Listening to the inaugural address of America's 44th President this week, it seemed likely Obama's presidency is destined to be compared to that of Franklin Delano Roosevelt.
Not since FDR's 1933 inaugural address in the midst the Great Depression has a president used the occasion to advocate a legislative agenda the way Obama did on Tuesday.
Roosevelt realized that the largest task at hand in 1933 was to put people to work. And Obama renewed his call for congressional action creating new jobs building and repairing public infrastructure.
Both FDR and Obama were faced with a skeptical electorate that had grown increasingly disillusioned amidst troubling economic times. While Obama has repeatedly stated that the economy is his top priority, it is less clear what that means to America's farmers and ranchers.
Andrew Batt examined Obama's rural agenda over the past two years and filed this report.
As the nation watched Barack Obama assume the Presidency this week, the weight of two wars and an economic recession hung heavily on America's 44th Commander-in-Chief.
President Barack Obama: "America. For everywhere we look, there is work to be done. The state of the economy calls for action, bold and swift, and we will act - not only to create new jobs, but to lay a new foundation for growth. We will build the roads and bridges, the electric grids and digital lines that feed our commerce and bind us together."
"We will harness the sun and the winds and the soil to fuel our cars and run our factories. And we will transform our schools and colleges and universities to meet the demands of a new age. All this we can do. And all this we will do."
President Obama's nod towards alternative energy is nothing new. A grueling two-year campaign for the Presidency highlighted numerous issues including the future of wind power and biofuels.
From the cold caucuses in Iowa…
Obama: "We need to foster the development of the next generation of biofuels."
To the daily grind of the general election…
Obama: "Wind, tide, solar, we can do it all and we must do it all…"
Obama has promised to double alternative energy production in his first term – a lofty goal buoyed by massive federal spending. The $825 billion stimulus bill proposed by Obama and modified by House Democrats includes a litany of investments. Under the new plan, some federal tax credits, for sectors like wind energy, would become Energy Department grants paid in advance to spur faster alternative energy investment.
The omnibus bill also includes $6 billion designated for rural broadband infrastructure. But it's still unclear whether or not the bill's larger sums, aimed at state and local infrastructure, will be used for Rural projects like bridges and country highways.
Outside of the stimulus proposal, the Obama Administration's views on agriculture include a variety of initiatives and some in agreement with Republicans.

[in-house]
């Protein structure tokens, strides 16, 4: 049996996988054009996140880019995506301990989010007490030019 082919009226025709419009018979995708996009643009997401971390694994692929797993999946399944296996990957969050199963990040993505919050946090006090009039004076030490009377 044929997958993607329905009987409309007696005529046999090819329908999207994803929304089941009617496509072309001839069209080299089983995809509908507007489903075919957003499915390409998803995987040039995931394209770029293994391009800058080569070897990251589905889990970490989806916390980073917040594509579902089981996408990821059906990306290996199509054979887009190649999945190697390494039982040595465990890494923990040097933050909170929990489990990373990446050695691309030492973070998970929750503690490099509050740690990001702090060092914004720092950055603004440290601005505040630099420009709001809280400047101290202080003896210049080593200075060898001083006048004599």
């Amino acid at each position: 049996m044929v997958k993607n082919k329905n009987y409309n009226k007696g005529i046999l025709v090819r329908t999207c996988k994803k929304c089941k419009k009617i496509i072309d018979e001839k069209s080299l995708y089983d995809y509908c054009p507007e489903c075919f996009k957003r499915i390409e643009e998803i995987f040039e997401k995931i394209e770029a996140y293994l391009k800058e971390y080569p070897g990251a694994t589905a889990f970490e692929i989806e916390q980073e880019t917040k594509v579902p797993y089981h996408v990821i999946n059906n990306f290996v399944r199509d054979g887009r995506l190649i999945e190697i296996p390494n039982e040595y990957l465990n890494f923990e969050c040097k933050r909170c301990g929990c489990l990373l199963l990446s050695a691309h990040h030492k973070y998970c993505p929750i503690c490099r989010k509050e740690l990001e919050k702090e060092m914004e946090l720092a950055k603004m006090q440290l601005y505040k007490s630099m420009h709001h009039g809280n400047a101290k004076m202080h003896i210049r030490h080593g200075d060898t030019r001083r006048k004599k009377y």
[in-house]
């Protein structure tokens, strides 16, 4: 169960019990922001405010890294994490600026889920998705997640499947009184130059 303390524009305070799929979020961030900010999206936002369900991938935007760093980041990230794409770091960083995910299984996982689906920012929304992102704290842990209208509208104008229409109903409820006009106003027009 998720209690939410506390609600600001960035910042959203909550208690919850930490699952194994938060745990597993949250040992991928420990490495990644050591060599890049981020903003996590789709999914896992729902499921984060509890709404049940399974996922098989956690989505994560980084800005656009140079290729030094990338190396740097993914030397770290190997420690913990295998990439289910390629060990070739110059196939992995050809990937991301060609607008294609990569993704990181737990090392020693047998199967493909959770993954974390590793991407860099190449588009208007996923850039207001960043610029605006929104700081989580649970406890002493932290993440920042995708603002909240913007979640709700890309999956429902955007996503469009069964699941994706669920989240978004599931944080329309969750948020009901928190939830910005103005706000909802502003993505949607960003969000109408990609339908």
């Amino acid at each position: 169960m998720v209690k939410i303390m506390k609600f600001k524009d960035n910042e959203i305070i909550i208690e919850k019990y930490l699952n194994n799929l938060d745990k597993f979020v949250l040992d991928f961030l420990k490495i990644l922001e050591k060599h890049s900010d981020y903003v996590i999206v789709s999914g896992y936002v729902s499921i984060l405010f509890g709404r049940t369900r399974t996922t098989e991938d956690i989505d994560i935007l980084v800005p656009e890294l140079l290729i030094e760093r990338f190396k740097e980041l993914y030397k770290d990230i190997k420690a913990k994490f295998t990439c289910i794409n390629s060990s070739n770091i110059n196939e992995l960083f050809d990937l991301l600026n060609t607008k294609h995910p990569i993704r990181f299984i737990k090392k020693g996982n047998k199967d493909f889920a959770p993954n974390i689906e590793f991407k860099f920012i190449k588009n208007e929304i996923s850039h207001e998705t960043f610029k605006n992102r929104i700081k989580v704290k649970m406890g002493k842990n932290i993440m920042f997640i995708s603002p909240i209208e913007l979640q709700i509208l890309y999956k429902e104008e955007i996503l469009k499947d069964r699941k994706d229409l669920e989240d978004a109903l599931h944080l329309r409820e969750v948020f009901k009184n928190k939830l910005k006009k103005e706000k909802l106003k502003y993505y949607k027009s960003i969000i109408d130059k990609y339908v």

Tom Buis, President National Farmers Union: "Let's give Senator Barack Obama a warm Iowa Farmers Union welcome."
Speaking to members of the Iowa Farmers Union in November 2007, then-Senator Obama agreed with a bipartisan proposal from Iowa Republican Charles Grassley to cap farm subsidy payments at $250,000. Despite a bipartisan coalition, the subsidy cap did not make it in the 2008 farm bill.
President Barack Obama: "Here's what I'll do as president. I'll immediately implement Country of Origin Labeling because Americans should know where their food comes from."
Federal officials were set to enforce Country of Origin Labeling, or COOL in the coming months but an Obama executive order this week froze all pending regulations until further review from the new Administration.
Current COOL policy would allow a meat processor using product from foreign and domestic sources to simply place "multiple countries" labels on the packaging. Some cattle groups hope Obama and new Ag Secretary Tom Vilsack will "tighten" rules concerning a "multiple countries" label and enforce more descriptive labeling.
Obama: "I have always stood for tougher environmental regulations and local control over whether CAFOs can be built in your neighborhood. That's why we need to limit EQUIP funding to giant CAFOs so they pay for their own pollution and that's what I will do as President of the United States."
Obama's stance on controlled animal feeding operations, or CAFOs, has endeared the new President in many environmental circles but those same stances have created an uneasy reception from livestock producers.
Barack Obama: "Tell ConAgra it's not the Department of Agribusiness. It's the Department of Agriculture."
Despite Obama's public condemnation of agribusinesses, critics have blasted new Ag Secretary Tom Vilsack as "too close" to large agriculture companies. The former Iowa Governor has a history of supporting biotechnology and ethanol production during his tenure in the Hawkeye State. In his conformation hearing last week, Vilsack said he would be a Secretary for all American farmers.
Sec. Tom Vilsack, USDA: "I do appreciate the diversity of agriculture and that it's the job of the USDA to be responsive and representative of all of that diversity and to be supportive of that diversity...These are hard working people, these are folks that have a value system that is not just important to them I would argue that it's important to us, to this country."
While Obama will likely confront multiple domestic and international challenges in his first 100 days, the 44th U.S. President made a 2007 promise to quickly tackle rural policy.
Obama: "After I'm elected I will ask Democrats and Republicans to come together for a summit on Rural America and it won't be held in Washington it will be right here in Iowa. And we will take action on a Rural Agenda in my first hundred days in office."
For Market to Market, I'm Andrew Batt.